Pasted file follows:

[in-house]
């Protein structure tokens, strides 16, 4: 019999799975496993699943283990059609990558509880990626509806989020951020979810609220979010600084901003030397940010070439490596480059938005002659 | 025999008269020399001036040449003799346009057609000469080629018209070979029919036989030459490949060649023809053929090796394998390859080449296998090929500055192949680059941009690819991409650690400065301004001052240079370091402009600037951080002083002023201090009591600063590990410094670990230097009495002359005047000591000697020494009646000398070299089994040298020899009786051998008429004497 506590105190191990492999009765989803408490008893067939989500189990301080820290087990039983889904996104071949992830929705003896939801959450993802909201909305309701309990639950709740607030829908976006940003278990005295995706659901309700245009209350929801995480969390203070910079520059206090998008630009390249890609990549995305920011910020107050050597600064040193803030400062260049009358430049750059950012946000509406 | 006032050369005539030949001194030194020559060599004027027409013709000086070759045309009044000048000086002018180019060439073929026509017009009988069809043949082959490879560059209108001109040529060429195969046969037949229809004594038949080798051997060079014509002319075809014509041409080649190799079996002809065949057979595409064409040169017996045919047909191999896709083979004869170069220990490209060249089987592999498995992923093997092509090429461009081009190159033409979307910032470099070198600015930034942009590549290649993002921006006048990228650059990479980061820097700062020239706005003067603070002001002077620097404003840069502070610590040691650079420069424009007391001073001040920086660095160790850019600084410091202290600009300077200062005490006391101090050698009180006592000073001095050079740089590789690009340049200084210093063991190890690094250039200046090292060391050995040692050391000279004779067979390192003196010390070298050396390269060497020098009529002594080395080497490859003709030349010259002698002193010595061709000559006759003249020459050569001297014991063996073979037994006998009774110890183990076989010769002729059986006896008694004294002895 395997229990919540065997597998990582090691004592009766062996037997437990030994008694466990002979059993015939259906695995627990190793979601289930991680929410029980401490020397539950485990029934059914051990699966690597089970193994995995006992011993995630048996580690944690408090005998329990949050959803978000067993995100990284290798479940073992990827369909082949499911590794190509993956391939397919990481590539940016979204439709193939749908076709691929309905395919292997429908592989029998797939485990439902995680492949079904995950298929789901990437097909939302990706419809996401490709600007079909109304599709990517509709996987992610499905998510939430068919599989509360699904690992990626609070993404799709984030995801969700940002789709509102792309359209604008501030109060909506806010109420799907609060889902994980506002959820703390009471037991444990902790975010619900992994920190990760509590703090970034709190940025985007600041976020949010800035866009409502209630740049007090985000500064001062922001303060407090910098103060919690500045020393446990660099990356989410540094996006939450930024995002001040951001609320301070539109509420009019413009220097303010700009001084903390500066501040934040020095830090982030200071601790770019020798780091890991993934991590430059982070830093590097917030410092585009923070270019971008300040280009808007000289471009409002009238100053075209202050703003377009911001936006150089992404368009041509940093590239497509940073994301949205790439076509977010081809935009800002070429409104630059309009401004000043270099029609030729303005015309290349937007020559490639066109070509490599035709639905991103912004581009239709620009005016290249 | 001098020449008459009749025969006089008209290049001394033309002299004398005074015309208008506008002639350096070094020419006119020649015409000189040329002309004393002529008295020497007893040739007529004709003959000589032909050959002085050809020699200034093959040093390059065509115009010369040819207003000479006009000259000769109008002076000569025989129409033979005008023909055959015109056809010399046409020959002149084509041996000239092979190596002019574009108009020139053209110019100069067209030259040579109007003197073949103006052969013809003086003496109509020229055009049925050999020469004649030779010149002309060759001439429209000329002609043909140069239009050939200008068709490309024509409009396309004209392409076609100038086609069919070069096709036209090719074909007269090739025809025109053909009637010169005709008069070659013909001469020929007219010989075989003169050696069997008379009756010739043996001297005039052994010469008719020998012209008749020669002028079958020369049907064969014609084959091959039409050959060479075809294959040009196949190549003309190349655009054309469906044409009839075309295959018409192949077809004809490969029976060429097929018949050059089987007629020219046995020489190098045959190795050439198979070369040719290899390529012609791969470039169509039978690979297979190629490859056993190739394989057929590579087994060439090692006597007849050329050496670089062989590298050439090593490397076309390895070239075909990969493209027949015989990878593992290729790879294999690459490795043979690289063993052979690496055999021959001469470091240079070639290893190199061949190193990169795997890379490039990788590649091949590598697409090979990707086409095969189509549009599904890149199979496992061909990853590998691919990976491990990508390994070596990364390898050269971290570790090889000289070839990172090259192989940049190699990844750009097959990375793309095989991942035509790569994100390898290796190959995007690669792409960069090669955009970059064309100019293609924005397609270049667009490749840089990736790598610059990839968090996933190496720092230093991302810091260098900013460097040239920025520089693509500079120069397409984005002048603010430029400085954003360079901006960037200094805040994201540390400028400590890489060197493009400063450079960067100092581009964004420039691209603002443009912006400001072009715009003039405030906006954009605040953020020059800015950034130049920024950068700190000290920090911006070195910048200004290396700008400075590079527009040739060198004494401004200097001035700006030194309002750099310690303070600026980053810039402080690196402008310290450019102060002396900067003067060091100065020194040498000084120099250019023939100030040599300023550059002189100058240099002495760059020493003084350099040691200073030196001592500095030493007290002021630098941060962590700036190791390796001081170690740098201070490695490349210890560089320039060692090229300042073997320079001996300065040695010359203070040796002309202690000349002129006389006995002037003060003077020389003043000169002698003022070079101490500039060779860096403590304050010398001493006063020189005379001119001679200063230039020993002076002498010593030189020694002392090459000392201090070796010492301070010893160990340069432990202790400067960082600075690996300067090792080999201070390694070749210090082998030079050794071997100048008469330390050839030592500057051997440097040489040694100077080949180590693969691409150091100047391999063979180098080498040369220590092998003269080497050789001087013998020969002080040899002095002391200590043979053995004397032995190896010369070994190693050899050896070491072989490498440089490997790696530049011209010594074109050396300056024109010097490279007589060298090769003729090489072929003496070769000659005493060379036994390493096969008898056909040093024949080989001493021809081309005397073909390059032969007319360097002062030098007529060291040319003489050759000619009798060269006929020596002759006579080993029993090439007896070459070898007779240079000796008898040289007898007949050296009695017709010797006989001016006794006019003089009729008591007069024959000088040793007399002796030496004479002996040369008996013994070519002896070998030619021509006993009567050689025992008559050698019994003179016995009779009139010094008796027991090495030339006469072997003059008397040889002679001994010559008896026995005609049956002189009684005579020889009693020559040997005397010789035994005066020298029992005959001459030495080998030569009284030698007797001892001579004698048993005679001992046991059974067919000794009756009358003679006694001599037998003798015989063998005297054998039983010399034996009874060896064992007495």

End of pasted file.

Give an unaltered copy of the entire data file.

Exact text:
[in-house]
């Protein structure tokens, strides 16, 4: 019999799975496993699943283990059609990558509880990626509806989020951020979810609220979010600084901003030397940010070439490596480059938005002659 | 025999008269020399001036040449003799346009057609000469080629018209070979029919036989030459490949060649023809053929090796394998390859080449296998090929500055192949680059941009690819991409650690400065301004001052240079370091402009600037951080002083002023201090009591600063590990410094670990230097009495002359005047000591000697020494009646000398070299089994040298020899009786051998008429004497 506590105190191990492999009765989803408490008893067939989500189990301080820290087990039983889904996104071949992830929705003896939801959450993802909201909305309701309990639950709740607030829908976006940003278990005295995706659901309700245009209350929801995480969390203070910079520059206090998008630009390249890609990549995305920011910020107050050597600064040193803030400062260049009358430049750059950012946000509406 | 006032050369005539030949001194030194020559060599004027027409013709000086070759045309009044000048000086002018180019060439073929026509017009009988069809043949082959490879560059209108001109040529060429195969046969037949229809004594038949080798051997060079014509002319075809014509041409080649190799079996002809065949057979595409064409040169017996045919047909191999896709083979004869170069220990490209060249089987592999498995992923093997092509090429461009081009190159033409979307910032470099070198600015930034942009590549290649993002921006006048990228650059990479980061820097700062020239706005003067603070002001002077620097404003840069502070610590040691650079420069424009007391001073001040920086660095160790850019600084410091202290600009300077200062005490006391101090050698009180006592000073001095050079740089590789690009340049200084210093063991190890690094250039200046090292060391050995040692050391000279004779067979390192003196010390070298050396390269060497020098009529002594080395080497490859003709030349010259002698002193010595061709000559006759003249020459050569001297014991063996073979037994006998009774110890183990076989010769002729059986006896008694004294002895 395997229990919540065997597998990582090691004592009766062996037997437990030994008694466990002979059993015939259906695995627990190793979601289930991680929410029980401490020397539950485990029934059914051990699966690597089970193994995995006992011993995630048996580690944690408090005998329990949050959803978000067993995100990284290798479940073992990827369909082949499911590794190509993956391939397919990481590539940016979204439709193939749908076709691929309905395919292997429908592989029998797939485990439902995680492949079904995950298929789901990437097909939302990706419809996401490709600007079909109304599709990517509709996987992610499905998510939430068919599989509360699904690992990626609070993404799709984030995801969700940002789709509102792309359209604008501030109060909506806010109420799907609060889902994980506002959820703390009471037991444990902790975010619900992994920190990760509590703090970034709190940025985007600041976020949010800035866009409502209630740049007090985000500064001062922001303060407090910098103060919690500045020393446990660099990356989410540094996006939450930024995002001040951001609320301070539109509420009019413009220097303010700009001084903390500066501040934040020095830090982030200071601790770019020798780091890991993934991590430059982070830093590097917030410092585009923070270019971008300040280009808007000289471009409002009238100053075209202050703003377009911001936006150089992404368009041509940093590239497509940073994301949205790439076509977010081809935009800002070429409104630059309009401004000043270099029609030729303005015309290349937007020559490639066109070509490599035709639905991103912004581009239709620009005016290249 | 001098020449008459009749025969006089008209290049001394033309002299004398005074015309208008506008002639350096070094020419006119020649015409000189040329002309004393002529008295020497007893040739007529004709003959000589032909050959002085050809020699200034093959040093390059065509115009010369040819207003000479006009000259000769109008002076000569025989129409033979005008023909055959015109056809010399046409020959002149084509041996000239092979190596002019574009108009020139053209110019100069067209030259040579109007003197073949103006052969013809003086003496109509020229055009049925050999020469004649030779010149002309060759001439429209000329002609043909140069239009050939200008068709490309024509409009396309004209392409076609100038086609069919070069096709036209090719074909007269090739025809025109053909009637010169005709008069070659013909001469020929007219010989075989003169050696069997008379009756010739043996001297005039052994010469008719020998012209008749020669002028079958020369049907064969014609084959091959039409050959060479075809294959040009196949190549003309190349655009054309469906044409009839075309295959018409192949077809004809490969029976060429097929018949050059089987007629020219046995020489190098045959190795050439198979070369040719290899390529012609791969470039169509039978690979297979190629490859056993190739394989057929590579087994060439090692006597007849050329050496670089062989590298050439090593490397076309390895070239075909990969493209027949015989990878593992290729790879294999690459490795043979690289063993052979690496055999021959001469470091240079070639290893190199061949190193990169795997890379490039990788590649091949590598697409090979990707086409095969189509549009599904890149199979496992061909990853590998691919990976491990990508390994070596990364390898050269971290570790090889000289070839990172090259192989940049190699990844750009097959990375793309095989991942035509790569994100390898290796190959995007690669792409960069090669955009970059064309100019293609924005397609270049667009490749840089990736790598610059990839968090996933190496720092230093991302810091260098900013460097040239920025520089693509500079120069397409984005002048603010430029400085954003360079901006960037200094805040994201540390400028400590890489060197493009400063450079960067100092581009964004420039691209603002443009912006400001072009715009003039405030906006954009605040953020020059800015950034130049920024950068700190000290920090911006070195910048200004290396700008400075590079527009040739060198004494401004200097001035700006030194309002750099310690303070600026980053810039402080690196402008310290450019102060002396900067003067060091100065020194040498000084120099250019023939100030040599300023550059002189100058240099002495760059020493003084350099040691200073030196001592500095030493007290002021630098941060962590700036190791390796001081170690740098201070490695490349210890560089320039060692090229300042073997320079001996300065040695010359203070040796002309202690000349002129006389006995002037003060003077020389003043000169002698003022070079101490500039060779860096403590304050010398001493006063020189005379001119001679200063230039020993002076002498010593030189020694002392090459000392201090070796010492301070010893160990340069432990202790400067960082600075690996300067090792080999201070390694070749210090082998030079050794071997100048008469330390050839030592500057051997440097040489040694100077080949180590693969691409150091100047391999063979180098080498040369220590092998003269080497050789001087013998020969002080040899002095002391200590043979053995004397032995190896010369070994190693050899050896070491072989490498440089490997790696530049011209010594074109050396300056024109010097490279007589060298090769003729090489072929003496070769000659005493060379036994390493096969008898056909040093024949080989001493021809081309005397073909390059032969007319360097002062030098007529060291040319003489050759000619009798060269006929020596002759006579080993029993090439007896070459070898007779240079000796008898040289007898007949050296009695017709010797006989001016006794006019003089009729008591007069024959000088040793007399002796030496004479002996040369008996013994070519002896070998030619021509006993009567050689025992008559050698019994003179016995009779009139010094008796027991090495030339006469072997003059008397040889002679001994010559008896026995005609049956002189009684005579020889009693020559040997005397010789035994005066020298029992005959001459030495080998030569009284030698007797001892001579004698048993005679001992046991059974067919000794009756009358003679006694001599037998003798015989063998005297054998039983010399034996009874060896064992007495």